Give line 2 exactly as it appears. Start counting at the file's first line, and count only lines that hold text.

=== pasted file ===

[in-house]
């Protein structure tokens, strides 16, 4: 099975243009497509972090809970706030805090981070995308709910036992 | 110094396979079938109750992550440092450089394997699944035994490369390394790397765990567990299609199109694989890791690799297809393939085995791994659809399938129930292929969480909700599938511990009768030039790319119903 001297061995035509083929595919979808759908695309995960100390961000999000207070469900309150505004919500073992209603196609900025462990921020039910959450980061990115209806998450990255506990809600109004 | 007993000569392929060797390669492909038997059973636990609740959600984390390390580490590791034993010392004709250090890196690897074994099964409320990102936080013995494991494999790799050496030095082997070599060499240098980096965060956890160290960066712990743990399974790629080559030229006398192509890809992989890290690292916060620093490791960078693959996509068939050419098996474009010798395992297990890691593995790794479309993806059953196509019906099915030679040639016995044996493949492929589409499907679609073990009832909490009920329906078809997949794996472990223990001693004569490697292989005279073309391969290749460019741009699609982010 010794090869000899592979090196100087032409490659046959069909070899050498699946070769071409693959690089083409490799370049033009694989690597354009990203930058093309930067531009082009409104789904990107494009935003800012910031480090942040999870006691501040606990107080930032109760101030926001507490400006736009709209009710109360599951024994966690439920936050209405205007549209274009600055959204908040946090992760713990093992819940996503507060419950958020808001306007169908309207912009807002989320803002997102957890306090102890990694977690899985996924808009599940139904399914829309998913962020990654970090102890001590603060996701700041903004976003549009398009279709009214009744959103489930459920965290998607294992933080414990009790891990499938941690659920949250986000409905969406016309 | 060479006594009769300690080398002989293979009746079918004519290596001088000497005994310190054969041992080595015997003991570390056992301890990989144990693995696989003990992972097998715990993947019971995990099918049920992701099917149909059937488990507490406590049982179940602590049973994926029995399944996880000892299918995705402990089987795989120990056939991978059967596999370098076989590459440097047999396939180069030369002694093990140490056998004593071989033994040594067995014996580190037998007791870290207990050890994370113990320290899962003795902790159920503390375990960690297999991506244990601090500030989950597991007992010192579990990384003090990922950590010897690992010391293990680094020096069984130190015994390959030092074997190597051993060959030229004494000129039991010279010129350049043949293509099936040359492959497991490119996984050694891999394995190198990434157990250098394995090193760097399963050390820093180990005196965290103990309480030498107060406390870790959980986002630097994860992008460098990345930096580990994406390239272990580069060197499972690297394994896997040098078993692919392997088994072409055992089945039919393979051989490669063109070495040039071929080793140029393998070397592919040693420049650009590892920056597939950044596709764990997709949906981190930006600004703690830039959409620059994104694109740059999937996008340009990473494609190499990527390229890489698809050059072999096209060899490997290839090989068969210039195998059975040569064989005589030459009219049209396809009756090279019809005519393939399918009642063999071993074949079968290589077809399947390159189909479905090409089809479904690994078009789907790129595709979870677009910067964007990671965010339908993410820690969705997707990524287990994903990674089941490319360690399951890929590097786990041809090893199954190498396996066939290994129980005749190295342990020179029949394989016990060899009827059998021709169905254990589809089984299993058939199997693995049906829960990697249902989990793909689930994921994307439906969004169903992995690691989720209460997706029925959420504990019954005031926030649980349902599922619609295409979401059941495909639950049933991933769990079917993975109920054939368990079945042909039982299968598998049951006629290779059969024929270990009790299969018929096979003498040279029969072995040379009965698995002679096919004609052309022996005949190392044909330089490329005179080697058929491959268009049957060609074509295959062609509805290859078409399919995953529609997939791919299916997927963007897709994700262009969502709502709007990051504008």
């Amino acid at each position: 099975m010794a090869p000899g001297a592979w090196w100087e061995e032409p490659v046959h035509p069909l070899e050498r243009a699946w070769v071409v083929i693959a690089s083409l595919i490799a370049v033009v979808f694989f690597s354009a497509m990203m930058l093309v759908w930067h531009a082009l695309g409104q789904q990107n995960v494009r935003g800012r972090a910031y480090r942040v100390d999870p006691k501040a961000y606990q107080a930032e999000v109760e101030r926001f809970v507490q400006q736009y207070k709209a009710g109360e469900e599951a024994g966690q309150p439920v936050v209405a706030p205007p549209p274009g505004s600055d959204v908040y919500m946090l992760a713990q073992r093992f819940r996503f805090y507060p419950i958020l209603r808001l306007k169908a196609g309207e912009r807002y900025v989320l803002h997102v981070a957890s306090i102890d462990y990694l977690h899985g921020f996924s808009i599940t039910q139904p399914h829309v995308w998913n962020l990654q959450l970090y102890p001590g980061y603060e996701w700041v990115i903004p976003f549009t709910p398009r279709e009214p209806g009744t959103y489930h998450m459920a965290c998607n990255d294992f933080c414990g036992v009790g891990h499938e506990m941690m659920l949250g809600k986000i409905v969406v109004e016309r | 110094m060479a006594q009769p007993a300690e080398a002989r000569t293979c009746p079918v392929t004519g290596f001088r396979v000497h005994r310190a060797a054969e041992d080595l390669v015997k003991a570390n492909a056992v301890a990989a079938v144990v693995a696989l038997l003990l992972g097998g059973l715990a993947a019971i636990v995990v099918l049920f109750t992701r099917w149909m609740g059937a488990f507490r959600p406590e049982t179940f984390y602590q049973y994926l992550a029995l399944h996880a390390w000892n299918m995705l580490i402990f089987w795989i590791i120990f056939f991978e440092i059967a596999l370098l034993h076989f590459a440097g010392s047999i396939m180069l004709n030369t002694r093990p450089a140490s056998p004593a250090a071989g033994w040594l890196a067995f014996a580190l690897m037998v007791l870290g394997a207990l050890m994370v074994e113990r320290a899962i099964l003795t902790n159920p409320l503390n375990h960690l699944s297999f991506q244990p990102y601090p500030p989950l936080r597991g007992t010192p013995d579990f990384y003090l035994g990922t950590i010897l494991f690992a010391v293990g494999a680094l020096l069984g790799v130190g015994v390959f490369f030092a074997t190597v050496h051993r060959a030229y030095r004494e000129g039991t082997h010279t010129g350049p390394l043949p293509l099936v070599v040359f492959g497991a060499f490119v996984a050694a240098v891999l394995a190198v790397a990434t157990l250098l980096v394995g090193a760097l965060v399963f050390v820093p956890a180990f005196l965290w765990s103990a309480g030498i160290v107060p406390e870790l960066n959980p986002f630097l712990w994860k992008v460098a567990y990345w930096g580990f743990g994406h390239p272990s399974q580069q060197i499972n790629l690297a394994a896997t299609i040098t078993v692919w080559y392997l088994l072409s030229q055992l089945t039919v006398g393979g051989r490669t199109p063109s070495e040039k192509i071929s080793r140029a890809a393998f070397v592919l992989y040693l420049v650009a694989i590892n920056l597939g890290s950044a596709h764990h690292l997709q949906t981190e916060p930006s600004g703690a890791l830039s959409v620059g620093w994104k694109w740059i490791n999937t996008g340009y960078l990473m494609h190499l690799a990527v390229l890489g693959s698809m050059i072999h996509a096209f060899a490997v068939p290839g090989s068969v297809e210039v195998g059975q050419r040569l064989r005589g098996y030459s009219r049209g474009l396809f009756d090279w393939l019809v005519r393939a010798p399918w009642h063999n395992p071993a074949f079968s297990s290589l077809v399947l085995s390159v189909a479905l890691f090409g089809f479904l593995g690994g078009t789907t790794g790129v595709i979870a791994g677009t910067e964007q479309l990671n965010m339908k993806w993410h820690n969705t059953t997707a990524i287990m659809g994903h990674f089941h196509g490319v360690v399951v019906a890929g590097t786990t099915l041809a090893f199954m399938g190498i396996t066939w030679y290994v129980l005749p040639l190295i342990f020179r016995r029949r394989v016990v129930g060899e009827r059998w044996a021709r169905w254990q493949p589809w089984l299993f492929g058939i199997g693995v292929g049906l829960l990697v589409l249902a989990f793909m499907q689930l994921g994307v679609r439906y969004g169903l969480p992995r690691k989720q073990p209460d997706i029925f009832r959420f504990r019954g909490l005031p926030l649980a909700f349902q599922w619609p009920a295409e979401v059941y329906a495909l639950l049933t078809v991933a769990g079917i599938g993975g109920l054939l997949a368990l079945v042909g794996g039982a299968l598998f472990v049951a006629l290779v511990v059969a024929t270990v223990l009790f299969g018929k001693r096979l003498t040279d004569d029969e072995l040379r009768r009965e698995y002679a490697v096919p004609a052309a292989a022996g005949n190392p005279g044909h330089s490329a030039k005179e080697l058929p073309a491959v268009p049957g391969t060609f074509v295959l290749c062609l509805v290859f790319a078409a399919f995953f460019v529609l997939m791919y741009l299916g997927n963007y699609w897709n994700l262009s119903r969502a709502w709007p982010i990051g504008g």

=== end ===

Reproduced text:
């Protein structure tokens, strides 16, 4: 099975243009497509972090809970706030805090981070995308709910036992 | 110094396979079938109750992550440092450089394997699944035994490369390394790397765990567990299609199109694989890791690799297809393939085995791994659809399938129930292929969480909700599938511990009768030039790319119903 001297061995035509083929595919979808759908695309995960100390961000999000207070469900309150505004919500073992209603196609900025462990921020039910959450980061990115209806998450990255506990809600109004 | 007993000569392929060797390669492909038997059973636990609740959600984390390390580490590791034993010392004709250090890196690897074994099964409320990102936080013995494991494999790799050496030095082997070599060499240098980096965060956890160290960066712990743990399974790629080559030229006398192509890809992989890290690292916060620093490791960078693959996509068939050419098996474009010798395992297990890691593995790794479309993806059953196509019906099915030679040639016995044996493949492929589409499907679609073990009832909490009920329906078809997949794996472990223990001693004569490697292989005279073309391969290749460019741009699609982010 010794090869000899592979090196100087032409490659046959069909070899050498699946070769071409693959690089083409490799370049033009694989690597354009990203930058093309930067531009082009409104789904990107494009935003800012910031480090942040999870006691501040606990107080930032109760101030926001507490400006736009709209009710109360599951024994966690439920936050209405205007549209274009600055959204908040946090992760713990093992819940996503507060419950958020808001306007169908309207912009807002989320803002997102957890306090102890990694977690899985996924808009599940139904399914829309998913962020990654970090102890001590603060996701700041903004976003549009398009279709009214009744959103489930459920965290998607294992933080414990009790891990499938941690659920949250986000409905969406016309 | 060479006594009769300690080398002989293979009746079918004519290596001088000497005994310190054969041992080595015997003991570390056992301890990989144990693995696989003990992972097998715990993947019971995990099918049920992701099917149909059937488990507490406590049982179940602590049973994926029995399944996880000892299918995705402990089987795989120990056939991978059967596999370098076989590459440097047999396939180069030369002694093990140490056998004593071989033994040594067995014996580190037998007791870290207990050890994370113990320290899962003795902790159920503390375990960690297999991506244990601090500030989950597991007992010192579990990384003090990922950590010897690992010391293990680094020096069984130190015994390959030092074997190597051993060959030229004494000129039991010279010129350049043949293509099936040359492959497991490119996984050694891999394995190198990434157990250098394995090193760097399963050390820093180990005196965290103990309480030498107060406390870790959980986002630097994860992008460098990345930096580990994406390239272990580069060197499972690297394994896997040098078993692919392997088994072409055992089945039919393979051989490669063109070495040039071929080793140029393998070397592919040693420049650009590892920056597939950044596709764990997709949906981190930006600004703690830039959409620059994104694109740059999937996008340009990473494609190499990527390229890489698809050059072999096209060899490997290839090989068969210039195998059975040569064989005589030459009219049209396809009756090279019809005519393939399918009642063999071993074949079968290589077809399947390159189909479905090409089809479904690994078009789907790129595709979870677009910067964007990671965010339908993410820690969705997707990524287990994903990674089941490319360690399951890929590097786990041809090893199954190498396996066939290994129980005749190295342990020179029949394989016990060899009827059998021709169905254990589809089984299993058939199997693995049906829960990697249902989990793909689930994921994307439906969004169903992995690691989720209460997706029925959420504990019954005031926030649980349902599922619609295409979401059941495909639950049933991933769990079917993975109920054939368990079945042909039982299968598998049951006629290779059969024929270990009790299969018929096979003498040279029969072995040379009965698995002679096919004609052309022996005949190392044909330089490329005179080697058929491959268009049957060609074509295959062609509805290859078409399919995953529609997939791919299916997927963007897709994700262009969502709502709007990051504008």